Bounty Hunters

Bounty Hunting

The TV show “Bounty Hunter,” has been a very popular show with many Americans. A lot of people may believe this is a glamorous, or exciting career, however, the reality of it all is, that it really isn’t. Whilst bounty hunters may in fact experience exciting events, a bounty hunter’s main task is to catch bail jumpers and bring them back to custody.

“Bail enforcement agent,” or alternatively “fugitive recovery agent,” are the actual titles of a bounty hunter. These people work for a percentage of the bail bond, also known as a bounty. When a bail bonds firm posts bail on behalf of an offender, one of the strict conditions is that they must attend all necessary court dates. Should the offender decide to run, the bail bonds business will then be in a position to pay the entire bail to the court. Rather than lose this amount of money, some bail bonds firms will opt to hire the services of a bounty hunter.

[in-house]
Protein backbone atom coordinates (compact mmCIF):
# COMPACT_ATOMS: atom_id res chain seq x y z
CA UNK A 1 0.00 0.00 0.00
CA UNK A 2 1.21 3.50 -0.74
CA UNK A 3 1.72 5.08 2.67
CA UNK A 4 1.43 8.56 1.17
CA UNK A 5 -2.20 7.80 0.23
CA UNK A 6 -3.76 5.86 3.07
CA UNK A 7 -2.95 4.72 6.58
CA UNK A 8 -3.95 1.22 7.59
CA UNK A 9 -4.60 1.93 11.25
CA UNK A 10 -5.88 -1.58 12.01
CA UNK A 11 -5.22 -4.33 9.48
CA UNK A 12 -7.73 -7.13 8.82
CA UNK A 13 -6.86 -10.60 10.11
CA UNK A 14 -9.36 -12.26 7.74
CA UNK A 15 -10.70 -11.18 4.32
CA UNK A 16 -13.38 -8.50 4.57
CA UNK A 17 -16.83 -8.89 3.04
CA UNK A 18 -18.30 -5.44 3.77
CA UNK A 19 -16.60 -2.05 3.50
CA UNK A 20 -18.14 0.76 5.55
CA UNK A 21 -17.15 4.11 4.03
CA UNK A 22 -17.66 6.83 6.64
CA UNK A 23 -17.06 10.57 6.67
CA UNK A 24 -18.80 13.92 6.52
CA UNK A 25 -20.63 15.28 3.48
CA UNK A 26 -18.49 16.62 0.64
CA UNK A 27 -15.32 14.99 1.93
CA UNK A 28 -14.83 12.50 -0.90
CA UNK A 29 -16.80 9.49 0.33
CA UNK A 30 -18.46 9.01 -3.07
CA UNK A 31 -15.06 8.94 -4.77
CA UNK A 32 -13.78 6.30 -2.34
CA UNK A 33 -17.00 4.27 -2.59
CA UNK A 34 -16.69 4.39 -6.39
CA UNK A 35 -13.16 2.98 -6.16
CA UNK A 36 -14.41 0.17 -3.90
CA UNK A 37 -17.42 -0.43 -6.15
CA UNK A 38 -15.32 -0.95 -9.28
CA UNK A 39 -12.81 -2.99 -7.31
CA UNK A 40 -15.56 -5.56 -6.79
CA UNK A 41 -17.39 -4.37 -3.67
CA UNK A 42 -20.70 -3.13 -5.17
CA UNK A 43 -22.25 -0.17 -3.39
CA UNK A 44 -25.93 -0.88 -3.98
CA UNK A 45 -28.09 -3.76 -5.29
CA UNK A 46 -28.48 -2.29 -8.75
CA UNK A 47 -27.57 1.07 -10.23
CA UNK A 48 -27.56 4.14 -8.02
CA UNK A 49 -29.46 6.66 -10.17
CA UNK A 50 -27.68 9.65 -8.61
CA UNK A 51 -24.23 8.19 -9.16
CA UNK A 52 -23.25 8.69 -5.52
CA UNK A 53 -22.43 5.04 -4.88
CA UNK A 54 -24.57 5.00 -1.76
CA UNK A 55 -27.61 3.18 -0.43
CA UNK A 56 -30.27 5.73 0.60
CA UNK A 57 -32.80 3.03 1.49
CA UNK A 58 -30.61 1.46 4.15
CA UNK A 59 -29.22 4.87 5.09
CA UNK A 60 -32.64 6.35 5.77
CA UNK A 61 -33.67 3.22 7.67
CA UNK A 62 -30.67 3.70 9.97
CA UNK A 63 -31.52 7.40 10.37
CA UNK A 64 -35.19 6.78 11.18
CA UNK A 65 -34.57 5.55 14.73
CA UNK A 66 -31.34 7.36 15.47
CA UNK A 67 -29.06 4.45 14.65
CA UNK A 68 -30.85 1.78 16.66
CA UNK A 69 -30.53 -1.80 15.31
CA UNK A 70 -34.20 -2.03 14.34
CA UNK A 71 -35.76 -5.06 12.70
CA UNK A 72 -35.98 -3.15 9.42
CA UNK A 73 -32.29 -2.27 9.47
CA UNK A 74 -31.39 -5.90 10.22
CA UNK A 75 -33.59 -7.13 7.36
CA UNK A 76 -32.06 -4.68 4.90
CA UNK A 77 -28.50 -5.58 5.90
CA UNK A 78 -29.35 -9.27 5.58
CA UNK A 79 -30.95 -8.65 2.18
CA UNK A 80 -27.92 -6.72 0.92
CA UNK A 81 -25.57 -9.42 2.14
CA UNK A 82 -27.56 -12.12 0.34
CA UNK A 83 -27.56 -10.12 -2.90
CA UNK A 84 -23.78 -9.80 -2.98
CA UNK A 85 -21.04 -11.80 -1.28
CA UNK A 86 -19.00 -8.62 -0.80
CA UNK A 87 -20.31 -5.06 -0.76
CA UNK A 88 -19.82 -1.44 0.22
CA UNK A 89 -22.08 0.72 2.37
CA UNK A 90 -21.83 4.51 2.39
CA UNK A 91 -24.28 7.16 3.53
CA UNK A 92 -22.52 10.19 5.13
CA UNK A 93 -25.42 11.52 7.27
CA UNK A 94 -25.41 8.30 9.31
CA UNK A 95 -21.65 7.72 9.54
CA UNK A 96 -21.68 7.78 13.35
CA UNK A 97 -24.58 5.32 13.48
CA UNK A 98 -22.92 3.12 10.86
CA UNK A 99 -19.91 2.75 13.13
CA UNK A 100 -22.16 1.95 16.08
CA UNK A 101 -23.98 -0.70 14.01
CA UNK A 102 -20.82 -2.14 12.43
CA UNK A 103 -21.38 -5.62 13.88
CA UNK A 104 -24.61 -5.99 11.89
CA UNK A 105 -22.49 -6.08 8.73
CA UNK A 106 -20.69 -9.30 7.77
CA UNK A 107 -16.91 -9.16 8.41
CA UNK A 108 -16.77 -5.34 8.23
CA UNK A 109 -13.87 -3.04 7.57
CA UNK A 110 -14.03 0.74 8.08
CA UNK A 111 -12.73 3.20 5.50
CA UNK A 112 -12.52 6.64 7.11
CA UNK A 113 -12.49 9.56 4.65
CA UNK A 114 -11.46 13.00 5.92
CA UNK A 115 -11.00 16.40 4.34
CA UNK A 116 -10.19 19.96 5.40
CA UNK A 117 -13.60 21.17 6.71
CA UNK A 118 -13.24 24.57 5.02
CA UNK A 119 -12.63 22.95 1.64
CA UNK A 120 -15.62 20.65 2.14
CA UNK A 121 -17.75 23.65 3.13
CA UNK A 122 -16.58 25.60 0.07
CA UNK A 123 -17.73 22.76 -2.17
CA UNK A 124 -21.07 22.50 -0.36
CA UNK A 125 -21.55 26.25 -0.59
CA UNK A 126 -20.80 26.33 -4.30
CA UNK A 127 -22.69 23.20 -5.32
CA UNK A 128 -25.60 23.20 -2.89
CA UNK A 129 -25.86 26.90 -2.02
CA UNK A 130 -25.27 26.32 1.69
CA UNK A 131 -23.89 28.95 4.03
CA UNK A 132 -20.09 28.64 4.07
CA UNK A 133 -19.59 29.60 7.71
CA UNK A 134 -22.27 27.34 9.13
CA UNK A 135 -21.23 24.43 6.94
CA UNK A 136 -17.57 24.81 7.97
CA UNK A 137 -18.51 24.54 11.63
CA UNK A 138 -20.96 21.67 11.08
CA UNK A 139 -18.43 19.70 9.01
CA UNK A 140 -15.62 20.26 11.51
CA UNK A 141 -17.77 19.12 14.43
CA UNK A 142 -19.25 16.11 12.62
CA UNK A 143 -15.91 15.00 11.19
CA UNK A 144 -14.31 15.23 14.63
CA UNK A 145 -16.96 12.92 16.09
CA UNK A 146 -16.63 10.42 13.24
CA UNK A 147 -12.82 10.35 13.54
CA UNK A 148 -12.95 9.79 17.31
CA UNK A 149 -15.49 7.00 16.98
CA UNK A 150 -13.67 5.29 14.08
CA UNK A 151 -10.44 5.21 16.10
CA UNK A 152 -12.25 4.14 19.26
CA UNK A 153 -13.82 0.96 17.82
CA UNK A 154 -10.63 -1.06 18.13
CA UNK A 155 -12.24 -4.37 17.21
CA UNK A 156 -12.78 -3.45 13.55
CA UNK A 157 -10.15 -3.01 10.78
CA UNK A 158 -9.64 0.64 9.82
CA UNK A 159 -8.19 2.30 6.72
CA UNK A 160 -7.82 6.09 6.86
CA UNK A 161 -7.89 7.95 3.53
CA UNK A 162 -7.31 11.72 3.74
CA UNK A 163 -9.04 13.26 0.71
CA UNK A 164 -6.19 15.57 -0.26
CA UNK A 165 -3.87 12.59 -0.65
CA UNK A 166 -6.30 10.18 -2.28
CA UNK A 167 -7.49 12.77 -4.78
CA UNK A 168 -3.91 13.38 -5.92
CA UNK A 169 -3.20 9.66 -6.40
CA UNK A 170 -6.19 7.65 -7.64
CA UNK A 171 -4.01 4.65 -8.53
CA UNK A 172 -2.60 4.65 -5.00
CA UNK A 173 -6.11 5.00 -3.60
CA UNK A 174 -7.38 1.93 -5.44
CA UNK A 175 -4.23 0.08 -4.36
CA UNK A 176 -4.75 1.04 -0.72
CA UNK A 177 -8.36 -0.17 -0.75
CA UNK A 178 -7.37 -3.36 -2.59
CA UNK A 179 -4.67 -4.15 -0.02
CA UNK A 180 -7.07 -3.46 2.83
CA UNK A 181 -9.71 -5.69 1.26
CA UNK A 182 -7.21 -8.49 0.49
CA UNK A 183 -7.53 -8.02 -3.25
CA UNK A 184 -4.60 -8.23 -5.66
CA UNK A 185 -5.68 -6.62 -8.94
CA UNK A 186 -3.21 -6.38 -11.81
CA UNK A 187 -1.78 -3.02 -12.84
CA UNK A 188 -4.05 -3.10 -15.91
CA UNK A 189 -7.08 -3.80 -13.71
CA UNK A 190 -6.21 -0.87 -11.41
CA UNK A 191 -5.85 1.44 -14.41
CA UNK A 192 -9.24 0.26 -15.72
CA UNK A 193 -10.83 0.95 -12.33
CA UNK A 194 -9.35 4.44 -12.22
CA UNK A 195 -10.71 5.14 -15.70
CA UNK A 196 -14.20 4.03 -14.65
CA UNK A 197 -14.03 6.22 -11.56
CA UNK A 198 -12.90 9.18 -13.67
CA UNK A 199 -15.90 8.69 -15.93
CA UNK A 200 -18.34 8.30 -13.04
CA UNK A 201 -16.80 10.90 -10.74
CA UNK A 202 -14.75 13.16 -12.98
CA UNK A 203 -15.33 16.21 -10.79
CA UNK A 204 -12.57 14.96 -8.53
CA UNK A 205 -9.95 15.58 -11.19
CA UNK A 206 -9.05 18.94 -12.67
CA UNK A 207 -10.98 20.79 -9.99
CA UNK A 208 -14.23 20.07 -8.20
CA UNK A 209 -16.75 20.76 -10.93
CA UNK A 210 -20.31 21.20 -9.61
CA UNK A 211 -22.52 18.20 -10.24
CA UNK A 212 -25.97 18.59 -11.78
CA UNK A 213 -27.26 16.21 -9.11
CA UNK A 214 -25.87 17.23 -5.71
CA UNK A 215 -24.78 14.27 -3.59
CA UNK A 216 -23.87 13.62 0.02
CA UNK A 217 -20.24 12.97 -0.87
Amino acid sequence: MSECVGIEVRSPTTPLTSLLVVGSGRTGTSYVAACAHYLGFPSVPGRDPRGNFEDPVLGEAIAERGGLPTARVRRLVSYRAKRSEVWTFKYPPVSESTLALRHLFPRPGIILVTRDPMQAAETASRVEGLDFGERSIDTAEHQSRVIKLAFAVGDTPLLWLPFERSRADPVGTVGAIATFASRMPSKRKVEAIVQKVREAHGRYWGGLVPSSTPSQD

A bounty hunter’s primary goal is to catch the bail jumper, and return them to custody so they can face court. Even though only the USA, and the Philippines actually allow bounty hunting, there are still some states within the United States that do not. In regard to those states in the USA that do, bounty hunters are granted special rights. A bounty hunter may enter any property owned by the bail jumper, as the U.S. Law states that the offender has now forfeited any civil rights up to the bail bond company. A bounty hunter cannot, however, enter property owned by someone else, without getting permission.

In order to legally arrest the offender, the bounty hunter requires written confirmation from the respective bail bond firm, and can not enter any other property, except pursuant to selected existing provisions associated with the legislation which regulate the arrest by any private citizen.

Bounty hunters in the United States have stated they detain 90% of bail jumpers every year. This is an impressive figure. The point here is, any defendant out on bail, should certainly make all their court dates, or they could find themselves being hunted.